"They are being drafted." He told me. "Now you stay in here." I nodded and watched this event from the doorway. The horse paced closer and closer and soon stopped at our home. I swallowed deep, there was only one man who could be drafted here and I couldn't take care of Alec on my own. Well not anymore then I already was. That's when he said it.
"Cameron Mason." My jaw dropped. Father went into an immediate rage. He began yelling all sorts of things that no one could understand.
"I." The man boomed stopping my father mid speech. "Can not, here another complaint on how he's to young or to old or anything else. I have the paperwork here that Cameron Mason will report to the Sodi army. You will have the night to pack up a few belongings and then we march to the solider training camp." I was stunned stiff. My dad however, was the complete opposite. He went into a mad rage trying to tell him that the paperwork was mistaken but the man wouldn't hear it and he simply led the horse to the next house ignoring father's curses. He was about to chase after the man when I stopped him.
"Father." I said holding his shoulders so he would look at me and not the soldier. "Father." I said again. Tears were streaming down his face, but he just stood their trying to look back at the man again. "Father!" I shook him hard. "I will be fine." I tried to smile.
"But…" He protested.
"If they don't take me they will take you and that would leave Alec without a father or a mother. No you need to be here for him. I will go."
"They will kill you." He cried.
"We can only hope not." I said tried to make a joke. But I knew the cruel reality of it. Once they figured out their mistake they would kill me. Women didn't fight. They were thought to be weak.
 

BryanJ62

Senior Member
Good. Now read it again and look for words that don't belong. Remember: You don't want the reader to stumble. The story has to flow. One word to many is a stumbling block.
 

Skodt

WF Veteran
WF Veterans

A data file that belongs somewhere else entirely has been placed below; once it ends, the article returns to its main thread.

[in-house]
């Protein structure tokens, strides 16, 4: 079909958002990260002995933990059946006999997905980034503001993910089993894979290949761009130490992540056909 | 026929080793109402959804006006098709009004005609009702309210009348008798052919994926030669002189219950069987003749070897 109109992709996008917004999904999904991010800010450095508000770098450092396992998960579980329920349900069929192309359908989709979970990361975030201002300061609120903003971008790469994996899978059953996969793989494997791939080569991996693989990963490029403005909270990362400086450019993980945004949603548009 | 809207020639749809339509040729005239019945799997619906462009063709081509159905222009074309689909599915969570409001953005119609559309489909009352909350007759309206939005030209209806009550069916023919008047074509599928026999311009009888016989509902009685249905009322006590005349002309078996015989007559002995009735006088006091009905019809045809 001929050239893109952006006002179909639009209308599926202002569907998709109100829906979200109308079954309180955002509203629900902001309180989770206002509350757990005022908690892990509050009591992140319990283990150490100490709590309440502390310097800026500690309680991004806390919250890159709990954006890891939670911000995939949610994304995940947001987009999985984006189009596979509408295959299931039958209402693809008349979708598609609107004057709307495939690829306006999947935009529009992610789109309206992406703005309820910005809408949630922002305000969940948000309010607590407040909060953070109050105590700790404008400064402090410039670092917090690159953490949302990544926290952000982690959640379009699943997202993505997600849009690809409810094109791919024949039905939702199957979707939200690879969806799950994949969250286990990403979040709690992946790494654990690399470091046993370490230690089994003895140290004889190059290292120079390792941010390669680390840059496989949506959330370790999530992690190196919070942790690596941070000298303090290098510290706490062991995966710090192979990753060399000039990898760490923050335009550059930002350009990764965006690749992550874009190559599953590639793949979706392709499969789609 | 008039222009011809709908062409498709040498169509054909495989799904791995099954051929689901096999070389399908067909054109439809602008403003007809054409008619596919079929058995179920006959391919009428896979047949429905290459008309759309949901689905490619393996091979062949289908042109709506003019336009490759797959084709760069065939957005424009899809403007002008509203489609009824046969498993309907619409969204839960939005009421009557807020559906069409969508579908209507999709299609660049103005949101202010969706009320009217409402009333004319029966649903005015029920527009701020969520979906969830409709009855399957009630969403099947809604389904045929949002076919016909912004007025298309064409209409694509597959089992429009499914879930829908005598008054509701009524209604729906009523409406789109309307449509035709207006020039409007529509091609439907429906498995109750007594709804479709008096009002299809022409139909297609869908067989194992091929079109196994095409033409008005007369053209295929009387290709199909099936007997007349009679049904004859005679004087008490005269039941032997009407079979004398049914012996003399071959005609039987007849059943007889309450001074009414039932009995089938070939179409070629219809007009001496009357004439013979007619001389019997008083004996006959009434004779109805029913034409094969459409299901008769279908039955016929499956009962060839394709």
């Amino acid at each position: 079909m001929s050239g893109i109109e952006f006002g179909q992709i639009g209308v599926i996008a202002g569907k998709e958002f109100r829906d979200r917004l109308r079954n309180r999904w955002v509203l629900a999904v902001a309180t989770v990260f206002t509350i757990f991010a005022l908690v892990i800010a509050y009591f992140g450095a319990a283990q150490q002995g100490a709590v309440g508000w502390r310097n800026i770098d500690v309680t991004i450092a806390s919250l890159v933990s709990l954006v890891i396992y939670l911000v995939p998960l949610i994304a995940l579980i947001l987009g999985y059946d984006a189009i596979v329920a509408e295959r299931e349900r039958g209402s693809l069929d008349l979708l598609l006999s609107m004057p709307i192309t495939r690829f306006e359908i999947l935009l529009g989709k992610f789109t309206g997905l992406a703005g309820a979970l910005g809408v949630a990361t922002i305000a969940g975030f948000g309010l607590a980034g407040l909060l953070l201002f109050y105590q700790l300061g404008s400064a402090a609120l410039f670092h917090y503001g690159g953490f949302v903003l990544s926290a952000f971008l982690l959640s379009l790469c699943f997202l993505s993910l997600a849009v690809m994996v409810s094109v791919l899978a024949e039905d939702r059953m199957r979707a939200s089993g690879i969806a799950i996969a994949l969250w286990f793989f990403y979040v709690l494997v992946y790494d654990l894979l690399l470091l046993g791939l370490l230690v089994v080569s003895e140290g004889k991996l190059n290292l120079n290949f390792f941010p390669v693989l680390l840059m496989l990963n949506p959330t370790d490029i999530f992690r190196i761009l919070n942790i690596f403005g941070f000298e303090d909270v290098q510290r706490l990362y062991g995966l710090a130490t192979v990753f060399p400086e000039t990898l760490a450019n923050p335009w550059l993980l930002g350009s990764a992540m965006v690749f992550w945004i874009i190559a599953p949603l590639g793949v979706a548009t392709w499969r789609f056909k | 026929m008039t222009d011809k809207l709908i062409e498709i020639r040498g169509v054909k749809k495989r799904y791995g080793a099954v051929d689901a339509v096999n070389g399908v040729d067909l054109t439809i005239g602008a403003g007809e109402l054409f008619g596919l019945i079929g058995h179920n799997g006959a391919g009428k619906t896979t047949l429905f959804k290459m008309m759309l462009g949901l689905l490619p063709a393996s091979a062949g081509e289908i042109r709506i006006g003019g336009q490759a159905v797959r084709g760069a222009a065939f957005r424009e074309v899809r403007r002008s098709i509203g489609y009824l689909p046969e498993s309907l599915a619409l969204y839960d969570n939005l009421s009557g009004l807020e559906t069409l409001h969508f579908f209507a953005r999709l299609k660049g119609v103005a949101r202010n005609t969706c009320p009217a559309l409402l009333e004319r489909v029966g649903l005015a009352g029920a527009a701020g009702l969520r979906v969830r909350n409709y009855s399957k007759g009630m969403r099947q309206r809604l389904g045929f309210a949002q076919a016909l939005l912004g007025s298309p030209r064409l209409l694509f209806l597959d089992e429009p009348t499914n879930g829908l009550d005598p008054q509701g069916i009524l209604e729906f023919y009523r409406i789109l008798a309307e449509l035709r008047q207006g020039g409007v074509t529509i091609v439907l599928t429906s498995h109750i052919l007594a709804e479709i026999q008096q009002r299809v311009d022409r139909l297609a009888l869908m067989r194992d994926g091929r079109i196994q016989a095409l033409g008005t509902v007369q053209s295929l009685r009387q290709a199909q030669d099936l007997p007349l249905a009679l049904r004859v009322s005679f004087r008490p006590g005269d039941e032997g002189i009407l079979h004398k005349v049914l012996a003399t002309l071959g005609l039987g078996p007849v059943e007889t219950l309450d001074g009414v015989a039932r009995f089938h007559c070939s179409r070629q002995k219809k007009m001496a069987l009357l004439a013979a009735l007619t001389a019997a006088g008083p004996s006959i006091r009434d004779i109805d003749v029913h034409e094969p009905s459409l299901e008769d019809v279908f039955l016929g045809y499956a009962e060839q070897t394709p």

Here, my sad attempt at editing it. :disturbed:

People have heard of my story in glimpses(? whats does this add that fairy tales doesn't cover?) and fairy tales. Little stories that parents tell to their children to make them feel better.(These are still fairy tales correct?) It's a story with many parts and pieces, but it is only told in short bits(lose this it's not needed. You already inform us of the parts and pieces.). Older kids tease the smaller boys saying that "Cameron" could beat them any day.(Reads odd to me.) They all say they could beat the "great warrior"(What does this mean?) Then they go on to get into their own little fights. The girls share stories about Cameron's "great love story". Then chat about how they wish for such a love. None of them know the full story. Even my name has changed over the years and the story has become stories, and those stories have become tales. So yes, my name is Cameron, Cameron Mason, and no I'm not a boy. Many make that mistake. In fact it is that mistake that got me in this situation anyway. Lets see where to start… well how about here.

(With a re-write of words this could make a very good opening. Though I feel like it is two wordy. What I mean is, too many words don't need to be there.)

I was fifteen at the time. I was out in the woods near my home, a small hut in my village, collecting firewood. Oh my restless soul was one to see. I was supposed to be collecting firewood.(which was it? Was he doing it, or supposed to be doing it?) It was needed for cooking our one meal but instead, being the reckless child I was, I was smacking the trees with a stick pretending it was a sword.(These are the wordy sentences I would look over.) I swung my weapon back and forth spinning in circles fending off my motionless enemies. How I yearned for adventure.(This speaks more to me. It is short and preciously what you need to grab my attention. No frilly over the top stuff.) Bark flew from the base of the trees. Wood cracked on wood as I slammed my branch into my opponents. Had anyone been near enough to hear I would have frozen mid swing, but no one was so I fought freely and bravely against the helpless trees. Another swing then a spin and swing again. I turn once again and, whack, half of my branch goes flying away into the nearby brush. I stopped to look around.(Stop to look around, or stopped and Looked around. Tenses don't match) No one. So, seeing(I saw) as(Don't need. If your doing first person use it the whole time.) my sword was broken I picked up what was left, threw it on my little pile, and carried the wood back to our small hut. My father was waiting for me at the door.